Thursday, April 12, 2012


I am continuing with the Ugly Unit Rehabilitation project.  I keep believing something good can come out of them...

I put together a whole seen in the previous post. Then decided it was too heavy, clunky, awkward, so I cut it back up into four criss-cross units with blocks on top and bottom of each, thinking to disperse them around with 3-4 other types of units.   I did a lot of sketches based on how I thought this could happen.  I have been studying Leslie Joan Riley a LOT.  I love her plaid pieces. But it was premature to start thinking about an overall composition without first having the proposed units MADE.  It's backward from my typical mental process.  Think it all out then build it.  But I get bored with that.  I DON'T get bored with designing on the wall, or on the fly.  I also spent a lot of time looking through all the photos I took of my classmates work at the workshop, and how some of the more experienced students produced walls full of units, without any thought on plan for how they would go together.  I am still learning from them.  But I still don't understand their design process for the full quilt.  I don't see a comprehensible overall strategy for how the pieces go together.  I've been searching the web for other Crow disciples to see how they work.  I have discovered the blog of Judy Kirpich, who just happened  to have her piece on the cover of the Quilt National '11 monograph. But she doesn't work in strip piecing.

So - back to my progress.  After cutting the big strip back up into four units, I played around on the wall even more, and decided that they needed a green line through them, as if it was going under the yellow section, and over the orange:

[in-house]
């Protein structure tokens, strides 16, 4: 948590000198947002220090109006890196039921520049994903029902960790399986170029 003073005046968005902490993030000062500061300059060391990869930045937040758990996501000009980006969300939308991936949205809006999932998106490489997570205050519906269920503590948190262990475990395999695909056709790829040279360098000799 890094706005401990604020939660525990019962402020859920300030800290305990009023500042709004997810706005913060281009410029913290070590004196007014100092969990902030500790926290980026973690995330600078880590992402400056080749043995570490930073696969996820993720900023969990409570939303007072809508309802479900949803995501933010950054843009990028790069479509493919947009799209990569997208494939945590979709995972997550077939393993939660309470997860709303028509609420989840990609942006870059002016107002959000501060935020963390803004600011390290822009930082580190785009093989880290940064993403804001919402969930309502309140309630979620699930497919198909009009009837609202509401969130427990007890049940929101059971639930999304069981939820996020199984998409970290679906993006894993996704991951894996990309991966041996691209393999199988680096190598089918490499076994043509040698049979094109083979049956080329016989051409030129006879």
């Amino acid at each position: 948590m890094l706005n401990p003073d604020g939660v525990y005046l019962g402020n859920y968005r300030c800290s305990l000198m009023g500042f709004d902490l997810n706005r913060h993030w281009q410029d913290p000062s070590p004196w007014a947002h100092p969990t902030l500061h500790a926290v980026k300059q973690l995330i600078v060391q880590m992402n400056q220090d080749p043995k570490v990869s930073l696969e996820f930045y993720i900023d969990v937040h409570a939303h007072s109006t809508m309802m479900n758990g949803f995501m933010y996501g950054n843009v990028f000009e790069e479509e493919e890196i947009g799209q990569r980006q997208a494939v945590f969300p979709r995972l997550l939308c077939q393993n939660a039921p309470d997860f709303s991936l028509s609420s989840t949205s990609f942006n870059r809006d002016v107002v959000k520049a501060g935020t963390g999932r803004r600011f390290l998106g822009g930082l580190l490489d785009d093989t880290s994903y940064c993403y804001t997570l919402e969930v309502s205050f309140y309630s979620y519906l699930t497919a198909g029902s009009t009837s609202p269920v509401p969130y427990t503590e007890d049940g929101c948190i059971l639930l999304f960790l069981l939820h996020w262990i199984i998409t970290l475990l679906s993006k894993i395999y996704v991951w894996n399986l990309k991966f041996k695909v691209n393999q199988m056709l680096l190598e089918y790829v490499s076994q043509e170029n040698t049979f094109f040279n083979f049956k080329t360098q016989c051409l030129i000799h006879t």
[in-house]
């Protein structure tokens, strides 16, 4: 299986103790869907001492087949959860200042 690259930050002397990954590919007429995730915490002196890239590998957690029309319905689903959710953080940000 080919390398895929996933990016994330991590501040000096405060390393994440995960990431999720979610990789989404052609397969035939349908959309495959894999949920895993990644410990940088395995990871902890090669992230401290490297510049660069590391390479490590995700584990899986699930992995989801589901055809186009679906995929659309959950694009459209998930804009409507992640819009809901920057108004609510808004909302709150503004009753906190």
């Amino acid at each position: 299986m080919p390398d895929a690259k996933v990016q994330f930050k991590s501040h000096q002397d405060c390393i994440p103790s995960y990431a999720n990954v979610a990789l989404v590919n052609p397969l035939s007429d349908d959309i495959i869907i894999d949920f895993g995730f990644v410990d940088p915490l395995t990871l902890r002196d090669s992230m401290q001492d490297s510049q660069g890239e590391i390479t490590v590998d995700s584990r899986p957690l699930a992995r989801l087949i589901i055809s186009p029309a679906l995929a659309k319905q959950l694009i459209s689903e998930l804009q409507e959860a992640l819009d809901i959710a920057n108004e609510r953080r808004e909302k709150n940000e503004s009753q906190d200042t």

Like the dog food bowl ? Not a good place to drop fabric!
 So I tore off the tops and bottoms of each unit (8 pieces).  I'm still in the process of cutting each side of each of the 8 (so 16 pieces) in half (so 32 pieces) and then running a green strip (16 more pieces) through the left and right side of each, and sewing all 48 pieces back together.  But who's counting?  This helped me move forward with the composition, and I brought out a few more made fabrics from the workshop stash, that I though might balance the lights and darks.  But I was aching to go to the prints and see what I could find of interest.  I pulled four or five, and found four with potential.

I really like this gradated stripe between these units, if I end up pairing them that way.
The rest of the striped fabric looked  good - until I pinned it up - too much, too wide, too busy.

Not as sure about this one, but the various stripes in the Laurel Birch fabric seemed to tie the lighter and darker oranges together, and had some nice relationships to the strips with orange and aqua that I keep trying to use.

I also really liked this stripe, but not sure which way to combine it, with what, and how much.  

Polka dots are questionable but they worked with this purple and black strip.  

I ripped up the 45-degree miters I had made out of the purple/black/yellow strips (in the first photo) because I just couldn't adjust to putting in triangles in the strip piecing.  Either need lots more, or none at all.  I opted for none.  I am trying to sew them back together, because I want the colors and don't have any yellow left.  And I'm cheap.  But I suspect the 45 degree cuts won't pass muster either.  Still trying to think of a way to piece them into a unit as is...  

Anyway, that's the progress this week.

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